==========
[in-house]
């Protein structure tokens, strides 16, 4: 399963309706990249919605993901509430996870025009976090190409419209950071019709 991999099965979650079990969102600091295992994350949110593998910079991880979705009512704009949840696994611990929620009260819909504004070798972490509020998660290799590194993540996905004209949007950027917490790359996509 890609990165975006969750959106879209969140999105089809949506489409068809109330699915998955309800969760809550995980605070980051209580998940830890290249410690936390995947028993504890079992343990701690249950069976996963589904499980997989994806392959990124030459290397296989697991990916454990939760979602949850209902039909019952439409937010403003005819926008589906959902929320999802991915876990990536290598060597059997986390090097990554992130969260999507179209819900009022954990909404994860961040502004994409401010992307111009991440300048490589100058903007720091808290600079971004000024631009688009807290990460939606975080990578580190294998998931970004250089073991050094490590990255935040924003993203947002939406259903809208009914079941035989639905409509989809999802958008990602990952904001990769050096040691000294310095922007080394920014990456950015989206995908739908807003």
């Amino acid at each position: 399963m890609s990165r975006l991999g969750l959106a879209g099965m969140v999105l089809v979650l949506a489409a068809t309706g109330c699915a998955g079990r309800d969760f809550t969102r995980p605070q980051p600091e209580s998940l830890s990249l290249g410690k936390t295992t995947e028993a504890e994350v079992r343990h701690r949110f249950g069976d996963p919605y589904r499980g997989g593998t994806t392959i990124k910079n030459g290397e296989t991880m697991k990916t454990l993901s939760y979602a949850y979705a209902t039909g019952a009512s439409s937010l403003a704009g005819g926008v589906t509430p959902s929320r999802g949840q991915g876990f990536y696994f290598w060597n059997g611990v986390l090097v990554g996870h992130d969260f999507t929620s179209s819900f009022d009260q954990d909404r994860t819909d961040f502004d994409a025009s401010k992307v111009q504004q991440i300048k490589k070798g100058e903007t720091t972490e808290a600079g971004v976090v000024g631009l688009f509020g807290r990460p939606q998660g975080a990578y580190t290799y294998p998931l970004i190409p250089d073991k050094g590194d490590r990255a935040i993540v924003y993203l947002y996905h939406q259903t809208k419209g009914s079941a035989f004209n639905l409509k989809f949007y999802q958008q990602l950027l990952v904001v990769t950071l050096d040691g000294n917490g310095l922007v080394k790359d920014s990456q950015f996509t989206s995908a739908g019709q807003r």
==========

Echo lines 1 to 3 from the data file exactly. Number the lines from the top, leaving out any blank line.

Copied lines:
[in-house]
């Protein structure tokens, strides 16, 4: 399963309706990249919605993901509430996870025009976090190409419209950071019709 991999099965979650079990969102600091295992994350949110593998910079991880979705009512704009949840696994611990929620009260819909504004070798972490509020998660290799590194993540996905004209949007950027917490790359996509 890609990165975006969750959106879209969140999105089809949506489409068809109330699915998955309800969760809550995980605070980051209580998940830890290249410690936390995947028993504890079992343990701690249950069976996963589904499980997989994806392959990124030459290397296989697991990916454990939760979602949850209902039909019952439409937010403003005819926008589906959902929320999802991915876990990536290598060597059997986390090097990554992130969260999507179209819900009022954990909404994860961040502004994409401010992307111009991440300048490589100058903007720091808290600079971004000024631009688009807290990460939606975080990578580190294998998931970004250089073991050094490590990255935040924003993203947002939406259903809208009914079941035989639905409509989809999802958008990602990952904001990769050096040691000294310095922007080394920014990456950015989206995908739908807003």
């Amino acid at each position: 399963m890609s990165r975006l991999g969750l959106a879209g099965m969140v999105l089809v979650l949506a489409a068809t309706g109330c699915a998955g079990r309800d969760f809550t969102r995980p605070q980051p600091e209580s998940l830890s990249l290249g410690k936390t295992t995947e028993a504890e994350v079992r343990h701690r949110f249950g069976d996963p919605y589904r499980g997989g593998t994806t392959i990124k910079n030459g290397e296989t991880m697991k990916t454990l993901s939760y979602a949850y979705a209902t039909g019952a009512s439409s937010l403003a704009g005819g926008v589906t509430p959902s929320r999802g949840q991915g876990f990536y696994f290598w060597n059997g611990v986390l090097v990554g996870h992130d969260f999507t929620s179209s819900f009022d009260q954990d909404r994860t819909d961040f502004d994409a025009s401010k992307v111009q504004q991440i300048k490589k070798g100058e903007t720091t972490e808290a600079g971004v976090v000024g631009l688009f509020g807290r990460p939606q998660g975080a990578y580190t290799y294998p998931l970004i190409p250089d073991k050094g590194d490590r990255a935040i993540v924003y993203l947002y996905h939406q259903t809208k419209g009914s079941a035989f004209n639905l409509k989809f949007y999802q958008q990602l950027l990952v904001v990769t950071l050096d040691g000294n917490g310095l922007v080394k790359d920014s990456q950015f996509t989206s995908a739908g019709q807003r």